Speciality: Genitourinary Medicine
Why choose this programme
Genitourinary Medicine (GUM) is the specialty that informs the prevention and management of sexually transmitted infections (STIs) including HIV.
The core elements of the specialty are the clinical management of STIs and HIV/AIDS, surveillance and reporting, the prevention of morbidity and mortality due to STIs & HIV by initiating treatment, partner notification and behavioural
GUM physicians are required to have specialist skills in the delivery of HIV & GUM services, clinical governance, public health, epidemiology and the provision of contraception. The specialty of genitourinary medicine has a strong multidisciplinary team ethos and requires excellent communication skills. Close liaison is required with microbiology and virology, the specialties of acute medicine, obstetrics and gynaecology, sexual and reproductive health, paediatrics, dermatology, accident and emergency, public health departments and mental health services.
The work of the specialist includes management of young people, refugees, psychosexual disorders and people who have been sexually assaulted. HIV care involves management of complex antiretroviral treatments, drug interactions,
understanding of antiretroviral drug resistance patterns, treatment side effects and co-infection of HIV with hepatitis or tuberculosis. As the field is rapidly evolving it is expected that trainees will actively participate in research and audit.
This programme based in Scotland offers the full range and depth of specialty experience with trainees principally based in Glasgow or Edinburgh. There is close working with colleagues in sexual and reproductive health to provide integrated services which provide holistic care. There is good access to internal and external training events and IT/library support. The International HIV drug therapy conference is held every other year in Glasgow.
The Scottish programme provides a positive work-life balance with limited out-of-hours commitments and access to both urban and rural settings.
The UK specialty association for GUM is the British Association for Sexual Health and HIV (BASHH). Prospective candidates can find further information of interest here
"Life as a GU registrar is incredibly varied and you can expect to see a range of clinical presentations throughout the working day. There is a high level of patient interaction and consultations can be complicated by social, psychological and ethical issues as well as the physical presentation. Often you can provide adequate management in one visit which is very satisfying and great for the patient!"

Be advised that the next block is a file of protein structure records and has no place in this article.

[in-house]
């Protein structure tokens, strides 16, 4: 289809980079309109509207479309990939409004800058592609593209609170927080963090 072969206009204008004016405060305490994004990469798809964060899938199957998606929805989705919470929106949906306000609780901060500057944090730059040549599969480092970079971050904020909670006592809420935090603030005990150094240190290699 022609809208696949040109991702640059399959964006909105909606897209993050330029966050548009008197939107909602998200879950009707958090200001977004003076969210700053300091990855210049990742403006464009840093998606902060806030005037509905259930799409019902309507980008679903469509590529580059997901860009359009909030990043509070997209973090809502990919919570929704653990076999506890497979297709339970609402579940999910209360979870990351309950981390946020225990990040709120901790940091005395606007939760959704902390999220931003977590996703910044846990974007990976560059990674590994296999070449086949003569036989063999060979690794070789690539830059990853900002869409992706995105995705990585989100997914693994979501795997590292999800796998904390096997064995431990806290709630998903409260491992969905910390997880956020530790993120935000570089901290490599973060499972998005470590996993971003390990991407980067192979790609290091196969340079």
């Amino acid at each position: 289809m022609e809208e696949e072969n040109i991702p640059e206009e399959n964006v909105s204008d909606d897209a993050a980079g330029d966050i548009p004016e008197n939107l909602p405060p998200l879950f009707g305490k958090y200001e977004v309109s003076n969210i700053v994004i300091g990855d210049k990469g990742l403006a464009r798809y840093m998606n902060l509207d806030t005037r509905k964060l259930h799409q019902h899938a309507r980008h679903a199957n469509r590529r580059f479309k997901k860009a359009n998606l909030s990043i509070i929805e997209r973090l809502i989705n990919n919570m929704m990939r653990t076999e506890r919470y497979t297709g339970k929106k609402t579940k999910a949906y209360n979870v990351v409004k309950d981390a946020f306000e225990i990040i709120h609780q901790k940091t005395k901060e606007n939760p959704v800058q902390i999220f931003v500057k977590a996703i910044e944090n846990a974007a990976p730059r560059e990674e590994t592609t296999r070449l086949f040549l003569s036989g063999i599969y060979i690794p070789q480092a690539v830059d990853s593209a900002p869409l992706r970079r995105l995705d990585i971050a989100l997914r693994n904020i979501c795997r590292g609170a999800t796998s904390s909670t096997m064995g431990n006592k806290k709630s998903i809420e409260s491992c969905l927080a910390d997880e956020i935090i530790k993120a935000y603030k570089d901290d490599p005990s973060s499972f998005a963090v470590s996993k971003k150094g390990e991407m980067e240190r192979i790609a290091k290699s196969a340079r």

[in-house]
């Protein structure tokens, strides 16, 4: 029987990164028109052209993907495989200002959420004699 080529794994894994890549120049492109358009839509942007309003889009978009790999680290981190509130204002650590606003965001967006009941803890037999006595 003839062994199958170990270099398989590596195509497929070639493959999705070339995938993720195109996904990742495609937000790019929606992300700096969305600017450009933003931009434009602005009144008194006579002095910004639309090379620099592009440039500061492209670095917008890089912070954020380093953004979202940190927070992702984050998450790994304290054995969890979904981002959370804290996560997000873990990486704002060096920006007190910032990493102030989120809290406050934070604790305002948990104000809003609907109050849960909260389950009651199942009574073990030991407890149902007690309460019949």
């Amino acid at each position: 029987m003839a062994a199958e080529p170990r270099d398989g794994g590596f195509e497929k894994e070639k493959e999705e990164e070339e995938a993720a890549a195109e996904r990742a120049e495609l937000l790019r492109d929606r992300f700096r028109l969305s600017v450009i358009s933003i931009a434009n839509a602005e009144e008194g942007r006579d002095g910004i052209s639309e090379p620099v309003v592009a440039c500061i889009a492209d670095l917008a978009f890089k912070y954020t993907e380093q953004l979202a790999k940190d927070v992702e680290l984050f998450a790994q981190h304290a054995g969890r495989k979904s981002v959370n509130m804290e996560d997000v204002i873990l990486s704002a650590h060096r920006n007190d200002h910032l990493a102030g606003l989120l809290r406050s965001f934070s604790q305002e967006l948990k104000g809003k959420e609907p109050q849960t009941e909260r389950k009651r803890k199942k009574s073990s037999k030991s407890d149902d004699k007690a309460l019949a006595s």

Becky Hussey, ST3 in Genitourinary Medicine
The Genitourinary Medicine (GUM) Training Programme is managed nationally across Scotland and offers the full range and depth of specialty experience. Trainees are based principally in Glasgow or Edinburgh. The programme is co-ordinated by the South East Deanery
Genitourinary Medicine (GUM) is the medical specialty which delivers care in all aspects of sexual health and HIV medicine. There is a focus on sexually transmitted infections (STIs), but as the public can attend directly without being referred, patients with other conditions (such as genital skin problems) are frequently seen. Examples of other sexual health presentations include sexual assault, prophylaxis following sexual exposure to HIV, and acute STIs causing genital ulcers and discharge.
The majority of patients with STIs are generally in their teens or twenties and so do not have multiple chronic medical conditions, and can often be cured. Some people who are well and asymptomatic may simply be attending for a check up. People with HIV are often older and remain under medical follow-up for many years.
In the past, GUM clinics were often housed in large hospitals, but there has been a move into community settings which have smaller hubs to provide better local access. Examples in Scotland include the Sandy ford in Glasgow, on Sauchiehall Street and at the recently refurbished ChalmersHospital in Edinburgh. HIV care has continued within acute hospital sites to ensure access to diagnostic imaging, laboratories, pharmacy and in-patient beds if required. Therefore GUM physicians often work on more than one geographical site.
Like many specialties GUM may change in the near future according to the Shape of Training Review. It is possible there will be an increased commitment to Acute Medicine/General Internal Medicine and there will be clarity about these changes over the coming couple of years. Whilst uncertainty is always difficult to live with it’s probably best viewed as an opportunity to train with increased opportunity for a broad ranging career post CCT (CST?).